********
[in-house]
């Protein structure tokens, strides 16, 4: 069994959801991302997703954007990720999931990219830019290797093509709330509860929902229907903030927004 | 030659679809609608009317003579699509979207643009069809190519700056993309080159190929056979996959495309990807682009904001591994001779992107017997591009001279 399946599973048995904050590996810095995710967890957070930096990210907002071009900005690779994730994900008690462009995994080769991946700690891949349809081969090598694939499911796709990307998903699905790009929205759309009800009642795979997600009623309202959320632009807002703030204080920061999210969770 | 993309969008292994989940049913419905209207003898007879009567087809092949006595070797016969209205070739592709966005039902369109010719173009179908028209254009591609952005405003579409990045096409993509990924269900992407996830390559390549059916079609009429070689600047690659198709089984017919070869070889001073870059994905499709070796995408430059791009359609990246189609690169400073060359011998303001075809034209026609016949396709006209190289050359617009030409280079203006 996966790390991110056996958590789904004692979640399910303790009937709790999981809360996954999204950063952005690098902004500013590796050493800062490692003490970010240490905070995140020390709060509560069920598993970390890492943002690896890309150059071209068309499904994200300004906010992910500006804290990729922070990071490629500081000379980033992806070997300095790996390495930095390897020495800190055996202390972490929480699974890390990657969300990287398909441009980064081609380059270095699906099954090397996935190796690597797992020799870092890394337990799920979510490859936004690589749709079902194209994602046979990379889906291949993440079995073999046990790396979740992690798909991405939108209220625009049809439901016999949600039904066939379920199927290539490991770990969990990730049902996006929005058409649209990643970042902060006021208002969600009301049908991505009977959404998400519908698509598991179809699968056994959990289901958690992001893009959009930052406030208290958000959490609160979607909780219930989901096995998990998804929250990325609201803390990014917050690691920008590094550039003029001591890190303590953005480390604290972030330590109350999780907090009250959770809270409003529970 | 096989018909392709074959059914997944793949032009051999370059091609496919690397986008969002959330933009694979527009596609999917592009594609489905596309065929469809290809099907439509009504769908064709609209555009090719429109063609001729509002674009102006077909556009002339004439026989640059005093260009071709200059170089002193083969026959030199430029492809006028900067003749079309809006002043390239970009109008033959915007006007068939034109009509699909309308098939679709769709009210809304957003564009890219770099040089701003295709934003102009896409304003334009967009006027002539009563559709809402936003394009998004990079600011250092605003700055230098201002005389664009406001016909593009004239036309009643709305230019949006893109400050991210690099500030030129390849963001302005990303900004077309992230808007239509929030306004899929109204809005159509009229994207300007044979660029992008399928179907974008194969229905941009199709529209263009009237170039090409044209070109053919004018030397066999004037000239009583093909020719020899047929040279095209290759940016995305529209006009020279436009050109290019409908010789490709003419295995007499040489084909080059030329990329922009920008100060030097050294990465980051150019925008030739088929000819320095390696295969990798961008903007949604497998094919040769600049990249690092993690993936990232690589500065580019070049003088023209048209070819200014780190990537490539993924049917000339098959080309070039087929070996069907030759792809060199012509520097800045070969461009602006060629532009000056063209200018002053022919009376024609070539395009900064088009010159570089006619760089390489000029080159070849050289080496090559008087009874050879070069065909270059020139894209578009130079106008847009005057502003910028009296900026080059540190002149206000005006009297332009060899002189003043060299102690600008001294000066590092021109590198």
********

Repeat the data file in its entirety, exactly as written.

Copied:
[in-house]
């Protein structure tokens, strides 16, 4: 069994959801991302997703954007990720999931990219830019290797093509709330509860929902229907903030927004 | 030659679809609608009317003579699509979207643009069809190519700056993309080159190929056979996959495309990807682009904001591994001779992107017997591009001279 399946599973048995904050590996810095995710967890957070930096990210907002071009900005690779994730994900008690462009995994080769991946700690891949349809081969090598694939499911796709990307998903699905790009929205759309009800009642795979997600009623309202959320632009807002703030204080920061999210969770 | 993309969008292994989940049913419905209207003898007879009567087809092949006595070797016969209205070739592709966005039902369109010719173009179908028209254009591609952005405003579409990045096409993509990924269900992407996830390559390549059916079609009429070689600047690659198709089984017919070869070889001073870059994905499709070796995408430059791009359609990246189609690169400073060359011998303001075809034209026609016949396709006209190289050359617009030409280079203006 996966790390991110056996958590789904004692979640399910303790009937709790999981809360996954999204950063952005690098902004500013590796050493800062490692003490970010240490905070995140020390709060509560069920598993970390890492943002690896890309150059071209068309499904994200300004906010992910500006804290990729922070990071490629500081000379980033992806070997300095790996390495930095390897020495800190055996202390972490929480699974890390990657969300990287398909441009980064081609380059270095699906099954090397996935190796690597797992020799870092890394337990799920979510490859936004690589749709079902194209994602046979990379889906291949993440079995073999046990790396979740992690798909991405939108209220625009049809439901016999949600039904066939379920199927290539490991770990969990990730049902996006929005058409649209990643970042902060006021208002969600009301049908991505009977959404998400519908698509598991179809699968056994959990289901958690992001893009959009930052406030208290958000959490609160979607909780219930989901096995998990998804929250990325609201803390990014917050690691920008590094550039003029001591890190303590953005480390604290972030330590109350999780907090009250959770809270409003529970 | 096989018909392709074959059914997944793949032009051999370059091609496919690397986008969002959330933009694979527009596609999917592009594609489905596309065929469809290809099907439509009504769908064709609209555009090719429109063609001729509002674009102006077909556009002339004439026989640059005093260009071709200059170089002193083969026959030199430029492809006028900067003749079309809006002043390239970009109008033959915007006007068939034109009509699909309308098939679709769709009210809304957003564009890219770099040089701003295709934003102009896409304003334009967009006027002539009563559709809402936003394009998004990079600011250092605003700055230098201002005389664009406001016909593009004239036309009643709305230019949006893109400050991210690099500030030129390849963001302005990303900004077309992230808007239509929030306004899929109204809005159509009229994207300007044979660029992008399928179907974008194969229905941009199709529209263009009237170039090409044209070109053919004018030397066999004037000239009583093909020719020899047929040279095209290759940016995305529209006009020279436009050109290019409908010789490709003419295995007499040489084909080059030329990329922009920008100060030097050294990465980051150019925008030739088929000819320095390696295969990798961008903007949604497998094919040769600049990249690092993690993936990232690589500065580019070049003088023209048209070819200014780190990537490539993924049917000339098959080309070039087929070996069907030759792809060199012509520097800045070969461009602006060629532009000056063209200018002053022919009376024609070539395009900064088009010159570089006619760089390489000029080159070849050289080496090559008087009874050879070069065909270059020139894209578009130079106008847009005057502003910028009296900026080059540190002149206000005006009297332009060899002189003043060299102690600008001294000066590092021109590198």